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Monday, January 24, 2011

Sundance: Kevin Smith debuts bloody 'Red State' and severs relations with Hollywood

Image Credit: Danny Moloshok/AP Images

Seventeen years ago at Sundance, a chubby New Jersey convenience store worker broke into Hollywood.
Sunday night, he broke out of it.

Kevin Smith, who became a hero to aspiring filmmakers everywhere by selling his comic book collection and maxing out credit cards to create 1994′s Clerks, premiered that film at Sundance and sold it to Harvey Weinstein’s Miramax, which turned it into a cult-hit that spoke to a generation.

“Cult” was the operative word Sunday as Smith premiered his latest movie, the bizzaro horror thriller Red State, about a gay-hating minister (Michael Parks) who goes on a blood-drenched rampage against an equally murderous squad of federal agents, with some sex-crazed teens stuck in the middle. In addition to Red State being a film about a cult, Smith also announced plans to leverage his own cult-fanbase to break out of the studio distribution system and put the film out there for audiences on his own.

Though Smith had promised via Twitter he would auction the film to a distributor live from the stage after the premiere, it turned out to be a joke. When the auction started, he immediately “bought” the $4 million movie himself for $20, and announced he would use Twitter (where he has 1.7 million followers), his popular comedy podcast, a 15-city roadshow tour, and word-of-mouth from fans to release the picture himself.
“What we want to do is, like, ‘Yes, anybody can make a movie,’” Smith said – at the tail end of a nearly half-hour long speech. ”We know that now. We know that because I’ve made ten, you know what I’m saying? That means anybody can make a f—ing movie. What we aim to prove is that anybody can release a movie now as well. It’s not enough to make it and sell it now, I’m sorry.”

He compared laboring to make a truly independent film and selling it to a studio distributor to having a child and giving it to someone else to raise.

Smith said the one thing he can’t do in-house is get the movie onto screens. So he put out the invitation for theater owners to cut a special deal with him, which he pledged would be better terms than what they get from studios. “We want to partner up, man,” he said, taking a shot at his last movie, the critically slammed Warner Bros. comedy Cop Out: “We won’t screw you over. We won’t be like, ‘You gotta f—ing take this piece of s—. If you want The Dark Knight, you better take this piece of s— Cop Out.”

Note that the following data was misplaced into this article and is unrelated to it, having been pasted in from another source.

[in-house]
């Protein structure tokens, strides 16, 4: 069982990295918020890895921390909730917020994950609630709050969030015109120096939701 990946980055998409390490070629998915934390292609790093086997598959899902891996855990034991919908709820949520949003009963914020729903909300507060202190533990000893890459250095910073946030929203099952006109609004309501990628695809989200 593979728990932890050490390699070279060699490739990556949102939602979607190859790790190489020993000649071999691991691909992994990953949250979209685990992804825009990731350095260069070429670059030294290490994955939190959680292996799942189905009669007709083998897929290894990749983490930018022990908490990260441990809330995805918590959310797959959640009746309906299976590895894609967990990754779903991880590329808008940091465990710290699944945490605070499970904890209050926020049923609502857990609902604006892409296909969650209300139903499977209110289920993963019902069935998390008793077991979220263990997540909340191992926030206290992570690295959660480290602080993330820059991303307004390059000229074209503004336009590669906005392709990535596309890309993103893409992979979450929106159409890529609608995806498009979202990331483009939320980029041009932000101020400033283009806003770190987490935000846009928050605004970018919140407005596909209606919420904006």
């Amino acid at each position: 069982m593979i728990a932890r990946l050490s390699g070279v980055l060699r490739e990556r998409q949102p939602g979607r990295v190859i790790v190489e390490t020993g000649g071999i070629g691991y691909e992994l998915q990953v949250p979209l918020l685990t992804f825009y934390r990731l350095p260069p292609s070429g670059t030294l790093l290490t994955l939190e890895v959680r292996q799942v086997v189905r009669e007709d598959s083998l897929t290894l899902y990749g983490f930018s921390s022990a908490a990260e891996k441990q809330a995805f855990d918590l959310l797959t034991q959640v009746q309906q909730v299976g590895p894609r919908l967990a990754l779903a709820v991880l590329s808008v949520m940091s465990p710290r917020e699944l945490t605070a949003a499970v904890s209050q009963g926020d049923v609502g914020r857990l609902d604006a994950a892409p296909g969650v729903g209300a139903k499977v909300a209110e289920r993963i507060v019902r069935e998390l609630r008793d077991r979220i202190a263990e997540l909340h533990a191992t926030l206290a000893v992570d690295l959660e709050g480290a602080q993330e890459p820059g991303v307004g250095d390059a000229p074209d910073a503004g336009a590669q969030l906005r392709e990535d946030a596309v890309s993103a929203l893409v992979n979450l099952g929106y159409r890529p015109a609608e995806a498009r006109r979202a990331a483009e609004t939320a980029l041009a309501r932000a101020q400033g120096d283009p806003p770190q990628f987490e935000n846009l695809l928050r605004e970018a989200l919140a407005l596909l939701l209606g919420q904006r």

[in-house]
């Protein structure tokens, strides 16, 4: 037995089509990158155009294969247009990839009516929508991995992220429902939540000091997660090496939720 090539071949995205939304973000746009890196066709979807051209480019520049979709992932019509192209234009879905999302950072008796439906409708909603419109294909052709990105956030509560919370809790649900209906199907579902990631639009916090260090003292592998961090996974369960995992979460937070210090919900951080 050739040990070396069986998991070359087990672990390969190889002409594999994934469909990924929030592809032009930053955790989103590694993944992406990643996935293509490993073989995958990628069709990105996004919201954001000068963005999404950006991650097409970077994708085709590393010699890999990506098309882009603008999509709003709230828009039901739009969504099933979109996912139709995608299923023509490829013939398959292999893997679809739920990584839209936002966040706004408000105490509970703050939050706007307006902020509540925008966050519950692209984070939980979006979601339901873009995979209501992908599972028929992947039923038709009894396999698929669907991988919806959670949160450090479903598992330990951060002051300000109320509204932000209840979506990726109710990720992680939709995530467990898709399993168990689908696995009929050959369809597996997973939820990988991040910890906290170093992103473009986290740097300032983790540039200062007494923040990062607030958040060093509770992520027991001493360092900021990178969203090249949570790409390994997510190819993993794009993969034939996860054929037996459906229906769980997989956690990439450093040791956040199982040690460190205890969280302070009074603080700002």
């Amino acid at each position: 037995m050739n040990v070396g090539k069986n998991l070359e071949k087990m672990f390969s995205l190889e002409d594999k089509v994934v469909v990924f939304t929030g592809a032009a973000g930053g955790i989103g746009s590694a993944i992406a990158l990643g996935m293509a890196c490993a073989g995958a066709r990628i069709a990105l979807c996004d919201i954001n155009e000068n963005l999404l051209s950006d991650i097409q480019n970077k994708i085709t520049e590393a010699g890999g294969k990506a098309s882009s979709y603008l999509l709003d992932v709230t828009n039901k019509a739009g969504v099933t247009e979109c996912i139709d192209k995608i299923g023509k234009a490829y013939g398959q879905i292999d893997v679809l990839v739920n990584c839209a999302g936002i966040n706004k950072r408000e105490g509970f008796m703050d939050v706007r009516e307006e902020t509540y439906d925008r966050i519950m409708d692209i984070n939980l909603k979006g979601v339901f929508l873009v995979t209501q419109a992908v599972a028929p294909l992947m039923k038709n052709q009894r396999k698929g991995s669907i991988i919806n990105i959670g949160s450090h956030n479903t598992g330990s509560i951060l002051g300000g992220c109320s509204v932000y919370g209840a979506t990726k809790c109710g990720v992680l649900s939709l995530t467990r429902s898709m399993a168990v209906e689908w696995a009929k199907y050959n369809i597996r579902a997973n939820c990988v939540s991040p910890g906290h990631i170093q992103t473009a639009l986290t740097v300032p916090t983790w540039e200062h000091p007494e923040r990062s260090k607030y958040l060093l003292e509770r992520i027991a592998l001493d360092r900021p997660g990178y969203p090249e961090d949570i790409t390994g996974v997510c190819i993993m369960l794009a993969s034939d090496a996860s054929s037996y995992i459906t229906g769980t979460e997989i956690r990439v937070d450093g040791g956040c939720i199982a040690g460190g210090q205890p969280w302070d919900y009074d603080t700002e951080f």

His plan is to have the movie in theaters nationwide Oct. 19, the anniversary of the Clerks release. He didn’t make the project sound especially inviting to potential exhibitors, however, saying he would not do any advertising or interviews to promote the film, instead relying on his fanbase to spread the word. The ecclesiastical irony was not lost on many in the audience. “Kevin Smith intends to market Red State, a film about a church-cult, directly to his fans.The irony of ‘preaching to the choir’ is piquant,” tweeted James Rocchi of MSN Movies.

Smith apologized to studio scouts in the audience who may have thought he was sincere about selling the film. Then he joked: “I’m not that sorry. It’s a film festival — come see a movie…. I will say this in my own defense, a lot of you work for studios and s—. Studios make movies. Movies have trailers. So you guys make a lot of trailers; you’ve lied to me many times.”

His next project is the hockey film Hit Somebody, which he announced would be his last film as a director. After that, he said he wanted to focus on his fledgling distribution company, helping other indie filmmakers get their films to an audience without going through Hollywood.

Or would his becoming a successful distributor actually make him just another part of Hollywood?
To put it in one of Smith’s beloved geek-friendly Star Wars metaphors, is he defying the Darth Vader of studios — or simply joining them to help rule the indie movie galaxy?

Footnote: About six members of an anti-gay extremist church used as the model for the religious group in Red State showed up outside the theater to protest, but few festival-goers paid attention to them besides a few dozen counter-protesters carrying goofy signs. Smith marched over himself with one that read: “God Hates Fat.”